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Genetic Determinants of UV-Susceptibility in Non-Melanoma Skin Cancer

  • Marleen M. Welsh,

    Affiliation Department of Preventive Medicine and Biometrics, Uniformed Services University of the Health Sciences, Bethesda, Maryland, United States of America

  • Margaret R. Karagas,

    Affiliations Department of Community and Family Medicine, Dartmouth Medical School, Lebanon, New Hampshire, United States of America, Norris Cotton Cancer Center, Dartmouth Medical School, Lebanon, New Hampshire, United States of America

  • Jacquelyn K. Kuriger,

    Affiliation Masonic Cancer Center, University of Minnesota, Minneapolis, Minnesota, United States of America

  • Andres Houseman,

    Affiliations Department of Community Health, Brown University, Providence, Rhode Island, United States of America, Center for Environmental Health and Technology, Brown University, Providence, Rhode Island, United States of America

  • Steven K. Spencer,

    Affiliation Department of Medicine, Dartmouth Hitchcock Medical Center, Lebanon, New Hampshire, United States of America

  • Ann E. Perry,

    Affiliation Department of Pathology, Dartmouth Hitchcock Medical Center, Lebanon, New Hampshire, United States of America

  • Heather H. Nelson

    hhnelson@umn.edu

    Affiliations Masonic Cancer Center, University of Minnesota, Minneapolis, Minnesota, United States of America, Division of Epidemiology and Community Health, University of Minnesota, Minneapolis, Minnesota, United States of America

Genetic Determinants of UV-Susceptibility in Non-Melanoma Skin Cancer

  • Marleen M. Welsh, 
  • Margaret R. Karagas,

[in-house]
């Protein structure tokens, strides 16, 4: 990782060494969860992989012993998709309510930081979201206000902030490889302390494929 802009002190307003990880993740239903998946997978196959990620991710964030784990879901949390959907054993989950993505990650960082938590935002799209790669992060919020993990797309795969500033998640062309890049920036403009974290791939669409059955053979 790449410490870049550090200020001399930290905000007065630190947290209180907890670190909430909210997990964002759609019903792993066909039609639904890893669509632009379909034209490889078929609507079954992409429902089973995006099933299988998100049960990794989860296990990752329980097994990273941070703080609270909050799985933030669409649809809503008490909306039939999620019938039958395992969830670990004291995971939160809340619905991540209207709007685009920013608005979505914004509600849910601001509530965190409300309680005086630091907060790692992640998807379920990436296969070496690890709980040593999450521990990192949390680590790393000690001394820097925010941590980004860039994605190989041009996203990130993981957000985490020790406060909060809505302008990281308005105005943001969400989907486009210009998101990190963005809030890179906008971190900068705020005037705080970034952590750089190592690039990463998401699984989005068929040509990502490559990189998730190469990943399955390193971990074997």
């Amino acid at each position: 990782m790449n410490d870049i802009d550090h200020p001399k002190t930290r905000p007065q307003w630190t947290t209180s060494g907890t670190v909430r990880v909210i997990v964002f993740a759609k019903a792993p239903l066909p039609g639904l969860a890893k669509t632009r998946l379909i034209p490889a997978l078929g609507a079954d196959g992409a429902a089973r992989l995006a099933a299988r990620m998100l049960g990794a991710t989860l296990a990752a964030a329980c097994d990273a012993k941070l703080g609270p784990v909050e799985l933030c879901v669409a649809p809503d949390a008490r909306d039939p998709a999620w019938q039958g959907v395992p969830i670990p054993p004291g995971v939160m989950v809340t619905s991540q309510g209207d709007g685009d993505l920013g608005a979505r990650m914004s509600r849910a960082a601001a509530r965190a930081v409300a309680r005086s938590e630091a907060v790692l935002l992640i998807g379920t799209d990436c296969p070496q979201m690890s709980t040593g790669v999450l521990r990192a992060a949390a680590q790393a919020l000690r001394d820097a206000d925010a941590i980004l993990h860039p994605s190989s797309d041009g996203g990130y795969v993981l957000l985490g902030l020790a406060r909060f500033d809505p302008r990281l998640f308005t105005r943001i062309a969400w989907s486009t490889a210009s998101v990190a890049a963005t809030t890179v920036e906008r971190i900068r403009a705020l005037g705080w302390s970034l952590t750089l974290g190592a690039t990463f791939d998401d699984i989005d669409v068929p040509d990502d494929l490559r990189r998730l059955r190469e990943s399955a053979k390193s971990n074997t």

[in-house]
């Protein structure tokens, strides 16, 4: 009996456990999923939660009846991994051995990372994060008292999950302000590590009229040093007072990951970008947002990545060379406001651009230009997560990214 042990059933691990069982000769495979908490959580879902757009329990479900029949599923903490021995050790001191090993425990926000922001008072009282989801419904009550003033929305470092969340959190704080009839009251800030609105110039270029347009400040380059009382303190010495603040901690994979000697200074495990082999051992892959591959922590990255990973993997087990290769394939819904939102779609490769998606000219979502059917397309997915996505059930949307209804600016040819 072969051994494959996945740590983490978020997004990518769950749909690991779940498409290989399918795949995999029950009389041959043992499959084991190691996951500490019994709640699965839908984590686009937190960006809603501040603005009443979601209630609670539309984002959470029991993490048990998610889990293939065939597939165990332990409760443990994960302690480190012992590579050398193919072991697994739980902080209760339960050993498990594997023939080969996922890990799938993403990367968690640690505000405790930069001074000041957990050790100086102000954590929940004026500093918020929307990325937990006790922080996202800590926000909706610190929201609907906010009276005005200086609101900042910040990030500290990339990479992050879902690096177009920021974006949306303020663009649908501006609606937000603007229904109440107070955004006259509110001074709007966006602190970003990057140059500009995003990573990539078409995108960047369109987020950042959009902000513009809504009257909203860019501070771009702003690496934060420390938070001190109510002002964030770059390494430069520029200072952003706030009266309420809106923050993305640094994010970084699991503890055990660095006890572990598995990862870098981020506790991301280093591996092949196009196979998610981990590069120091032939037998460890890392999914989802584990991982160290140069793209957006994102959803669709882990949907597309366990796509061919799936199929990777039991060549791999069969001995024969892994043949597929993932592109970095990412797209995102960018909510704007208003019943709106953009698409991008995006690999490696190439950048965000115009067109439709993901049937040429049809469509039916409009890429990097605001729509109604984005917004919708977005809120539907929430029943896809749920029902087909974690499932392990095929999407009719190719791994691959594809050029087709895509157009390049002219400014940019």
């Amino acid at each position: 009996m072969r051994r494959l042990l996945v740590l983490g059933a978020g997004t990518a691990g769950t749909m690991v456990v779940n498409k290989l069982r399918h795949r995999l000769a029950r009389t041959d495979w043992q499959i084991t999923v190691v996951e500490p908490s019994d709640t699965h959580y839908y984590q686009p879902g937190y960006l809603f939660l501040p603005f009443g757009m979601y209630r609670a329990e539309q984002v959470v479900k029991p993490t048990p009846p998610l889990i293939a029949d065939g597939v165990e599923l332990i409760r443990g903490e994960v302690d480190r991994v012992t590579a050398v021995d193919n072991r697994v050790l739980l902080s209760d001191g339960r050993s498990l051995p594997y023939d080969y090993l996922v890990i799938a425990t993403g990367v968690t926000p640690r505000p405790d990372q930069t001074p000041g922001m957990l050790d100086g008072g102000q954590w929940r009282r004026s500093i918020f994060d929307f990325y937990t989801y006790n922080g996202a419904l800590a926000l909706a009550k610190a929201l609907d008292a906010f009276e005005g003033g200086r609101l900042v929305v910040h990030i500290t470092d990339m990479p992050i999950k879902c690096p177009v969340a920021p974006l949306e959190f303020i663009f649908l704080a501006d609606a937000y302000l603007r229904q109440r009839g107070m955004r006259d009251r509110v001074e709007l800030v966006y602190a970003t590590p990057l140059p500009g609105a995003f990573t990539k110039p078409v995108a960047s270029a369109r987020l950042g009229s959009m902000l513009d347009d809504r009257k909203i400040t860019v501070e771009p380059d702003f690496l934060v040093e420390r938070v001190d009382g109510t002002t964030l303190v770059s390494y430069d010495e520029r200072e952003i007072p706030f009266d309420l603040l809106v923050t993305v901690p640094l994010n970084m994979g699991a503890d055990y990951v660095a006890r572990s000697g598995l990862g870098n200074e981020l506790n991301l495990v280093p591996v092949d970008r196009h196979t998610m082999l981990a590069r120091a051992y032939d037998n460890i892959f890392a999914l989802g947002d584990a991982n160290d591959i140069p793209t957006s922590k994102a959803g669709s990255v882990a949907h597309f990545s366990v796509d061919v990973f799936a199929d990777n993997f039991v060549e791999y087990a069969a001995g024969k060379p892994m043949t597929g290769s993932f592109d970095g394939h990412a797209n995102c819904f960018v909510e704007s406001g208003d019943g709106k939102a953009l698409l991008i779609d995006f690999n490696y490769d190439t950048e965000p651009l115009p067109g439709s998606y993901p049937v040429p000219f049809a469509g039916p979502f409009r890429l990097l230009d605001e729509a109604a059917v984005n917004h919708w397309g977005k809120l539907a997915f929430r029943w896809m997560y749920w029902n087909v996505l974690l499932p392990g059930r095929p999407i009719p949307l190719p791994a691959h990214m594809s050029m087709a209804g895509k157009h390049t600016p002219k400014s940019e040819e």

• Jacquelyn K. Kuriger, 
  • Andres Houseman, 
  • Steven K. Spencer, 
  • Ann E. Perry, 
  • Heather H. Nelson
PLOS
x

Abstract

A milieu of cytokines and signaling molecules are involved in the induction of UV-induced immune suppression and thus the etiology of non-melanoma skin cancer (NMSC). Targeting the UV-induced immunosuppression pathway, and using a large population based study of NMSC, we have investigated the risk associated with functional variants in 10 genes (IL10, IL4, IL4R, TNF, TNFR2, HTR2A, HRH2, IL12B, PTGS2, and HAL). The most prominent single genetic effect was observed for IL10. There was increasing risk for both basal cell carcinoma (BCC) and squamous cell carcinoma (SCC) with increasing number of variant IL10 haplotypes (BCC: ptrend = 0.0048; SCC: ptrend = 0.031). Having two IL10 GC haplotypes was associated with increased odds ratios of BCC and SCC (ORBCC = 1.5, 95% CI 1.1–1.9; ORSCC = 1.4, 95% CI 1.0–1.9), and these associations were largely confined to women (ORBCC = 2.2, 95% CI 1.4–3.4; SCC: ORSCC = 1.8, 95% CI 1.1–3.0). To examine how combinations of these variants contribute to risk of BCC and SCC, we used multifactor dimensionality reduction (MDR) and classification and regression trees (CART). Results from both of these methods found that in men, a combination of skin type, burns, IL10, IL4R, and possibly TNFR2 were important in both BCC and SCC. In women, skin type, burns, and IL10 were the most critical risk factors in SCC, with risk of BCC involving these same factors plus genetic variants in HTR2A, IL12B and IL4R. These data suggest differential genetic susceptibility to UV-induced immune suppression and skin cancer risk by gender.

Introduction

While difficult to measure precisely due to lack of inclusion in national cancer registries, the incidence of non-melanoma skin cancers (NMSCs) in the US is estimated to have matched that of all other cancers combined in 2005 [1] and has been increasing dramatically over the last 25 years [2], with greater increases in women than in men. While predisposing risk factors for NMSC include pigmentation, gender, arsenic or ionizing radiation exposure, and genetic disorders such as Xeroderma pigmentosum and basal cell nevus syndrome [3], exposure to ultraviolet radiation (UVR) is arguably the most important to the development of NMSC.